SHSU To Open Charter School In Houston
Feb. 19, 2016
SHSU Media Contact: Julia May
The Texas State University System Board of Regents has authorized Sam Houston State University to establish a public, open-enrollment school district in the greater Houston area, developed through a university-based charter with SHSU, beginning in August.
The school will have locations in existing childcare facilities with classrooms for kindergarten through the second grades in the first year and plans to phase in another grade level each year until the school is operating PK-6 in the fifth year.
Sam Houston State University was established in 1879 as a school with a dedicated mission of training teachers for public school.
“We have always done a great job preparing teachers—it’s one of the things for which the university is well known,” said Stacey Edmonson, dean of the College of Education at SHSU.
“Now we are going to be able to give our students an even richer experience by providing them with an opportunity to work with school children of all different types across a large geographic region,” she said.
Charter schools are publicly funded and are held to the same accountability standards by the state as traditional schools are.
“Because our charter school is a public school, the state requires that we administer all the same tests, and we will get an accountability rating, just like everyone else,” Edmonson said. “We believe in these processes, and we believe that there are already established and effective ways to help public school students be successful.”
However, charter schools typically have more flexibility than traditional schools, and the university plans to enhance the learning experience of children attending the SHSU school by trying new and different approaches, such as non-traditional grading, flexible grouping and project-based learning, according to Edmonson.
“We sent personal letters to area superintendents to let them know of our intent,” she said. “We told them that we in no way want to compete with them or negatively impact them, but we believe that this gives us an arena to try innovative ideas.
“If the ideas work, we can share the information with the districts, and we both grow from that experience,” she said.
“We had a very positive response from most of those we contacted,” Edmonson said. “We have a strong relationship with our ISDs in the area; they trust us, and that is very important to us.
“Part of our job is to show them that we are making a difference in education and to provide the benefit of our experiences for them,” she said.
Although there are already seven university-sponsored charter schools in the state, Sam Houston State University’s school is unique in that the school will not be located in the same city as the university.
“Being in the Houston area will allow us to have a greater impact on children,” Edmonson said. “It’s also an efficient model because the biggest expense for education entities is facilities. Since we will be on childcare locations that are already in place, this allows us to use our resources in other ways.”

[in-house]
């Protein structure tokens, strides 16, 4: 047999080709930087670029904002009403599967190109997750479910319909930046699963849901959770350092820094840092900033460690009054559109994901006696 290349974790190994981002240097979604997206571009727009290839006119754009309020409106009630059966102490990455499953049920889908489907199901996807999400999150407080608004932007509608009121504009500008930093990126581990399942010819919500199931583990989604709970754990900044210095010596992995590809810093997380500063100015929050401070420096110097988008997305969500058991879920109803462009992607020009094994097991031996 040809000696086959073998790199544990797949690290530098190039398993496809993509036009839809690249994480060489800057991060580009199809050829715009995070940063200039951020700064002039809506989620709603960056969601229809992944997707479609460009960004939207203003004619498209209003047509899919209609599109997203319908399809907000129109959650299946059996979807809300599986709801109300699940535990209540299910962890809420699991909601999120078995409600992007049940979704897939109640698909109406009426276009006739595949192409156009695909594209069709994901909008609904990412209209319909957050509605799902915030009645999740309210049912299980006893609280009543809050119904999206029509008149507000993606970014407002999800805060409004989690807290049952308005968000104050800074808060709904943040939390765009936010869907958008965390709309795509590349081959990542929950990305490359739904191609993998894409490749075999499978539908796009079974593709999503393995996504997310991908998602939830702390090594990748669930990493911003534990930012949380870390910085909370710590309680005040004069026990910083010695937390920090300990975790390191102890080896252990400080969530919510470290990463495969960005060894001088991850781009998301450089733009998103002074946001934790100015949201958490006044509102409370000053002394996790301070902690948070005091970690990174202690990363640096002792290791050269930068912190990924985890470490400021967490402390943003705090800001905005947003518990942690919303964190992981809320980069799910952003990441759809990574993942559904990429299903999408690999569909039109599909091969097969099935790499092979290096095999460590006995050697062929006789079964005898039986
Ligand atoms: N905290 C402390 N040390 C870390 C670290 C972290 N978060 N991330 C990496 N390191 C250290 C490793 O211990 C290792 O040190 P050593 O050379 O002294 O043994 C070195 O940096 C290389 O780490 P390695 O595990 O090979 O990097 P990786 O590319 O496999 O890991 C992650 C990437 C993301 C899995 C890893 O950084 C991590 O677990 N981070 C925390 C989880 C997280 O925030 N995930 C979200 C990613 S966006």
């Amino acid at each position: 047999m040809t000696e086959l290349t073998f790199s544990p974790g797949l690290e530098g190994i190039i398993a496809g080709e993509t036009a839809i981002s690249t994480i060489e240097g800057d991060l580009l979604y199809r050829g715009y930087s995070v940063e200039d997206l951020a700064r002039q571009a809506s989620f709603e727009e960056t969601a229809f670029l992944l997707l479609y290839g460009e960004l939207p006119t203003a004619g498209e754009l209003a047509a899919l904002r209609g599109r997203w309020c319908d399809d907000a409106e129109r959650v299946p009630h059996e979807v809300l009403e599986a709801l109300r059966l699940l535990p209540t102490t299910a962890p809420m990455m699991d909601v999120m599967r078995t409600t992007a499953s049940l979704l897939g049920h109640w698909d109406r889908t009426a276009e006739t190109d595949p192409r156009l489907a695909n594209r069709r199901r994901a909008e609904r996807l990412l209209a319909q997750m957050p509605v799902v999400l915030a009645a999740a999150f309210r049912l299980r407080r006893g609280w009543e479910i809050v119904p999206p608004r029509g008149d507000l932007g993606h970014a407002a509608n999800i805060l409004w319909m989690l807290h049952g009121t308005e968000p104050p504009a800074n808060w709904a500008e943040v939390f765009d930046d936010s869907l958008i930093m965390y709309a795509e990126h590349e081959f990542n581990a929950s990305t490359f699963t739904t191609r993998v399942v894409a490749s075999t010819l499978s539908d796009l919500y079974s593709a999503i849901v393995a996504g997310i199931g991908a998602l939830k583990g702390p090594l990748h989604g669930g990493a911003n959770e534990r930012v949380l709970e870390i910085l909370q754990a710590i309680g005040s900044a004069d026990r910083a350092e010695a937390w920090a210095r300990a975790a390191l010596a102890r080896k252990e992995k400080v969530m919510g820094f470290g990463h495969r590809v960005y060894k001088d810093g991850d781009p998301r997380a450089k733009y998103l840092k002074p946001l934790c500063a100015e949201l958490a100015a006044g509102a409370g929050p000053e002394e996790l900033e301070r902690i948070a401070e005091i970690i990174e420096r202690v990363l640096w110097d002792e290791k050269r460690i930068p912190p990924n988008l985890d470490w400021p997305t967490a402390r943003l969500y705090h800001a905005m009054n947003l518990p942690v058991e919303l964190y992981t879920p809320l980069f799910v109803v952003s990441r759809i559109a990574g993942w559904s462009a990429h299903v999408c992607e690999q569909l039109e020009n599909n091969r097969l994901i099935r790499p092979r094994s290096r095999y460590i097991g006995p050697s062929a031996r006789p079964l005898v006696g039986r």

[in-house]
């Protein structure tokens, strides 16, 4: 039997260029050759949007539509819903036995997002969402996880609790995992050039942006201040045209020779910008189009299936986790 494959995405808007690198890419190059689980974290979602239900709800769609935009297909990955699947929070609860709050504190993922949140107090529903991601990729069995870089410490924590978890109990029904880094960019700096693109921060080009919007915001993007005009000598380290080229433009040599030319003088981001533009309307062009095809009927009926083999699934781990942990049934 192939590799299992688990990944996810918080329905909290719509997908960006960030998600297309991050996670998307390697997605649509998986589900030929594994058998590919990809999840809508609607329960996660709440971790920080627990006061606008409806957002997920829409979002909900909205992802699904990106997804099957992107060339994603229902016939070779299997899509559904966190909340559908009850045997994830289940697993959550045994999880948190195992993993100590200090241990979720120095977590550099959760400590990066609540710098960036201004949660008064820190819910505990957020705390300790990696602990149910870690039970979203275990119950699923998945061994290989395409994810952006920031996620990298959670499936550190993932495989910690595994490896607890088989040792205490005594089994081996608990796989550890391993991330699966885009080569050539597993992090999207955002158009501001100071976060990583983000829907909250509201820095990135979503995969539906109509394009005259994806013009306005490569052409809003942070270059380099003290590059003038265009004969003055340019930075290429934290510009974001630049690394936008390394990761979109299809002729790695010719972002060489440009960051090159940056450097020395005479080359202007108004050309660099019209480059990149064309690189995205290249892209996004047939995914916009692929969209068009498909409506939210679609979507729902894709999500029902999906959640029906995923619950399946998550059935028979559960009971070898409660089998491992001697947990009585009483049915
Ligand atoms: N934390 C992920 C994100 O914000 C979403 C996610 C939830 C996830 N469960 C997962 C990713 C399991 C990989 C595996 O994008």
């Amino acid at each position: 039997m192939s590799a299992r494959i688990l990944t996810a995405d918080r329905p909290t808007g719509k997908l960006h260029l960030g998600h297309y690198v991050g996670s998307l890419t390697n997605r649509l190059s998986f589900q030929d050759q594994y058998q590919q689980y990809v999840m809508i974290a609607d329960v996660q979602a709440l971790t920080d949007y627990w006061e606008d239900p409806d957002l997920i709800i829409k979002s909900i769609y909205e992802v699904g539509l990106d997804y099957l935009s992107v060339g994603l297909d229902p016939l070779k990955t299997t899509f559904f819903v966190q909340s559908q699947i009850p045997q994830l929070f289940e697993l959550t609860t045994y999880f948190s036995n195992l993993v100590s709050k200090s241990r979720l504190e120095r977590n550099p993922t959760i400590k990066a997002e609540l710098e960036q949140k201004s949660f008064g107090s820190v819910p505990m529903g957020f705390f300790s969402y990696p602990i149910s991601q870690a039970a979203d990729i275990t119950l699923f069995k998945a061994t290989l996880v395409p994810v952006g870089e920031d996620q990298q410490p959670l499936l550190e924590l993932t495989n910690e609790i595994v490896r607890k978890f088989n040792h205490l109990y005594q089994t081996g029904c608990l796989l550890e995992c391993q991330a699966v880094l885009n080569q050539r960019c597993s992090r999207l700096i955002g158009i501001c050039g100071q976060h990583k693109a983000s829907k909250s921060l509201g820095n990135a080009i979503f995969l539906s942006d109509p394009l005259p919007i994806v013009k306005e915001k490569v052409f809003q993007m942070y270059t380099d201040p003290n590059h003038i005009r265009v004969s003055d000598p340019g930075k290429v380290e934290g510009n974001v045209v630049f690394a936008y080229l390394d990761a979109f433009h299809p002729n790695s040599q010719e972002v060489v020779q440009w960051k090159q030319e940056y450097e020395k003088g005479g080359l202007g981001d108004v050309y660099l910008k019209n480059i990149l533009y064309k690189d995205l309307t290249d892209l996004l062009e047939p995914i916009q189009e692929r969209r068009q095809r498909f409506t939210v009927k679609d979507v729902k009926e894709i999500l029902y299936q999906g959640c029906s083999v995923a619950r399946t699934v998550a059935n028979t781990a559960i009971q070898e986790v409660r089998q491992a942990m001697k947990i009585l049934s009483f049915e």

Most of the buildings where the classes will be located have spaces that are unused during the school day. The university will lease the area for students to attend school, and the facility will have it at the end of the allotted time for afterschool day care.
The charter school will not be associated with any early childhood programs the facility already has in place for infants to 4 year olds.
Just like traditional public schools, the SHSU charter school will have access to Title I federal funding, and the school will provide breakfast and lunch for the children who are eligible.
All teachers will be certified. Although the school is operated by SHSU, the teachers are not required to be Sam Houston graduates.
“However, those are the types of teachers we will want in these schools,” Edmonson said.
“In addition, we will have lots of field-experience opportunities. Our aspiring teachers who are currently attending SHSU will be there working with the school children, so that our students will be exposed to that environment and the learning model there,” she said.
“We want our student teachers, our teacher candidates, to have the skills and abilities to work with all types of children from all walks of life. They get a certain kind of experience in the Huntsville schools, and we will always have that partnership,” she said.
“But our students will now have additional opportunities for different experiences in suburban, as well as urban, environments. We want them to become good teachers in all three situations, because children come from everywhere,” she said. “It’s our job to ensure that our teachers can be effective with any type of student.”
SHSU will hire a superintendent and the district will have a charter school board, which will initially be comprised of appointed members selected from the parents of children attending the school and College of Education faculty members. Eventually, the board will be elected from the parents of the school children.
All charter school hires will be employed by Sam Houston State University.
“We are very excited about the charter school,” Edmonson said. “Not only are we able to expand what we are doing for our own students, but we will be able to impact and make a difference in the lives of children, and that’s what a College of Education is all about.”
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